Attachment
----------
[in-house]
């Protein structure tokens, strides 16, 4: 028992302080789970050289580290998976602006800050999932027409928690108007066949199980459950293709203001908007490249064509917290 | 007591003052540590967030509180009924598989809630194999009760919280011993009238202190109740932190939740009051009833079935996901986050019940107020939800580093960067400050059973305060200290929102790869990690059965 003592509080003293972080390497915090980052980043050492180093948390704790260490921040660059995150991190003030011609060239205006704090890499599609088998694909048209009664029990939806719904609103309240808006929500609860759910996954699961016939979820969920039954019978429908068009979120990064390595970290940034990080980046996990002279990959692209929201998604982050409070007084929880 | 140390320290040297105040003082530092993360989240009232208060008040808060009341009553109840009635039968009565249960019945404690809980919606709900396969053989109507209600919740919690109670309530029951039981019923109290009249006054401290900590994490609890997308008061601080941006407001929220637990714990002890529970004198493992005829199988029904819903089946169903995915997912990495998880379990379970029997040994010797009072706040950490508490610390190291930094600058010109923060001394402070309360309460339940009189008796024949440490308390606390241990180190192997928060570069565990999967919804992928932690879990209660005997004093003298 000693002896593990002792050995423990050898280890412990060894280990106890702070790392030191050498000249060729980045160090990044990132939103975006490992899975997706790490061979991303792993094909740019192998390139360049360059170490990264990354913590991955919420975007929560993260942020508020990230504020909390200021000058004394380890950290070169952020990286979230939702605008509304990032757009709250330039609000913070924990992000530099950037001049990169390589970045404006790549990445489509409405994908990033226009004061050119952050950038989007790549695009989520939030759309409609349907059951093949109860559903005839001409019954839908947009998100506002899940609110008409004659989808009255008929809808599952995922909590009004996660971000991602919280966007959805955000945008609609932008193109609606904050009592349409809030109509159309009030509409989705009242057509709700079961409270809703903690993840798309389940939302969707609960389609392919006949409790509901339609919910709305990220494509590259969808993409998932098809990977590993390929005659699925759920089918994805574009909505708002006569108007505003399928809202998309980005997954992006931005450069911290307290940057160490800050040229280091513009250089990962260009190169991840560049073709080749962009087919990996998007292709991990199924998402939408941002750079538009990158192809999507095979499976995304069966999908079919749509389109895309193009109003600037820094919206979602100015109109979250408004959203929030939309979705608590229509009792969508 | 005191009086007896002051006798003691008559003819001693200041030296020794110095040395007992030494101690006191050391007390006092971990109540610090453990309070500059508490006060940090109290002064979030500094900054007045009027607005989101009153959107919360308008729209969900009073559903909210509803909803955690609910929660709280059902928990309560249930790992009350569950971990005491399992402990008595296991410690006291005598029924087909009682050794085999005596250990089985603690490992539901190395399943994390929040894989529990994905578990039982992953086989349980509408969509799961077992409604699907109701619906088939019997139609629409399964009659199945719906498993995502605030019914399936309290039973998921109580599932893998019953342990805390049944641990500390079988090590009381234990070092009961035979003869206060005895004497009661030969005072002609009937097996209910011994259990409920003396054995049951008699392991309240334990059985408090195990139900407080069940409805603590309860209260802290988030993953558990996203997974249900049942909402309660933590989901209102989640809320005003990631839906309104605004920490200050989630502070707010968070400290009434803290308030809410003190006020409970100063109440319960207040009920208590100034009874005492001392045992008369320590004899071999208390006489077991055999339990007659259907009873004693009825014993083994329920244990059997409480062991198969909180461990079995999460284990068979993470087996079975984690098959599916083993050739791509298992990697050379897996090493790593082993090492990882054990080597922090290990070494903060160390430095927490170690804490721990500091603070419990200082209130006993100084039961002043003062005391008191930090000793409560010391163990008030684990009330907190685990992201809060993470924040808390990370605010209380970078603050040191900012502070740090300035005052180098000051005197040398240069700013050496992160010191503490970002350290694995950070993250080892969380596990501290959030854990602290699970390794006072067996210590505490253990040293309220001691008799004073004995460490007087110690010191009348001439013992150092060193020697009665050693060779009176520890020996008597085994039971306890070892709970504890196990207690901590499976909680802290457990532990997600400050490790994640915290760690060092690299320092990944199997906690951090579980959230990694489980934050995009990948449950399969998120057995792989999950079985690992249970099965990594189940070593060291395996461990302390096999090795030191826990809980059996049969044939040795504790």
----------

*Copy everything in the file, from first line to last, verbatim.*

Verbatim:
[in-house]
């Protein structure tokens, strides 16, 4: 028992302080789970050289580290998976602006800050999932027409928690108007066949199980459950293709203001908007490249064509917290 | 007591003052540590967030509180009924598989809630194999009760919280011993009238202190109740932190939740009051009833079935996901986050019940107020939800580093960067400050059973305060200290929102790869990690059965 003592509080003293972080390497915090980052980043050492180093948390704790260490921040660059995150991190003030011609060239205006704090890499599609088998694909048209009664029990939806719904609103309240808006929500609860759910996954699961016939979820969920039954019978429908068009979120990064390595970290940034990080980046996990002279990959692209929201998604982050409070007084929880 | 140390320290040297105040003082530092993360989240009232208060008040808060009341009553109840009635039968009565249960019945404690809980919606709900396969053989109507209600919740919690109670309530029951039981019923109290009249006054401290900590994490609890997308008061601080941006407001929220637990714990002890529970004198493992005829199988029904819903089946169903995915997912990495998880379990379970029997040994010797009072706040950490508490610390190291930094600058010109923060001394402070309360309460339940009189008796024949440490308390606390241990180190192997928060570069565990999967919804992928932690879990209660005997004093003298 000693002896593990002792050995423990050898280890412990060894280990106890702070790392030191050498000249060729980045160090990044990132939103975006490992899975997706790490061979991303792993094909740019192998390139360049360059170490990264990354913590991955919420975007929560993260942020508020990230504020909390200021000058004394380890950290070169952020990286979230939702605008509304990032757009709250330039609000913070924990992000530099950037001049990169390589970045404006790549990445489509409405994908990033226009004061050119952050950038989007790549695009989520939030759309409609349907059951093949109860559903005839001409019954839908947009998100506002899940609110008409004659989808009255008929809808599952995922909590009004996660971000991602919280966007959805955000945008609609932008193109609606904050009592349409809030109509159309009030509409989705009242057509709700079961409270809703903690993840798309389940939302969707609960389609392919006949409790509901339609919910709305990220494509590259969808993409998932098809990977590993390929005659699925759920089918994805574009909505708002006569108007505003399928809202998309980005997954992006931005450069911290307290940057160490800050040229280091513009250089990962260009190169991840560049073709080749962009087919990996998007292709991990199924998402939408941002750079538009990158192809999507095979499976995304069966999908079919749509389109895309193009109003600037820094919206979602100015109109979250408004959203929030939309979705608590229509009792969508 | 005191009086007896002051006798003691008559003819001693200041030296020794110095040395007992030494101690006191050391007390006092971990109540610090453990309070500059508490006060940090109290002064979030500094900054007045009027607005989101009153959107919360308008729209969900009073559903909210509803909803955690609910929660709280059902928990309560249930790992009350569950971990005491399992402990008595296991410690006291005598029924087909009682050794085999005596250990089985603690490992539901190395399943994390929040894989529990994905578990039982992953086989349980509408969509799961077992409604699907109701619906088939019997139609629409399964009659199945719906498993995502605030019914399936309290039973998921109580599932893998019953342990805390049944641990500390079988090590009381234990070092009961035979003869206060005895004497009661030969005072002609009937097996209910011994259990409920003396054995049951008699392991309240334990059985408090195990139900407080069940409805603590309860209260802290988030993953558990996203997974249900049942909402309660933590989901209102989640809320005003990631839906309104605004920490200050989630502070707010968070400290009434803290308030809410003190006020409970100063109440319960207040009920208590100034009874005492001392045992008369320590004899071999208390006489077991055999339990007659259907009873004693009825014993083994329920244990059997409480062991198969909180461990079995999460284990068979993470087996079975984690098959599916083993050739791509298992990697050379897996090493790593082993090492990882054990080597922090290990070494903060160390430095927490170690804490721990500091603070419990200082209130006993100084039961002043003062005391008191930090000793409560010391163990008030684990009330907190685990992201809060993470924040808390990370605010209380970078603050040191900012502070740090300035005052180098000051005197040398240069700013050496992160010191503490970002350290694995950070993250080892969380596990501290959030854990602290699970390794006072067996210590505490253990040293309220001691008799004073004995460490007087110690010191009348001439013992150092060193020697009665050693060779009176520890020996008597085994039971306890070892709970504890196990207690901590499976909680802290457990532990997600400050490790994640915290760690060092690299320092990944199997906690951090579980959230990694489980934050995009990948449950399969998120057995792989999950079985690992249970099965990594189940070593060291395996461990302390096999090795030191826990809980059996049969044939040795504790």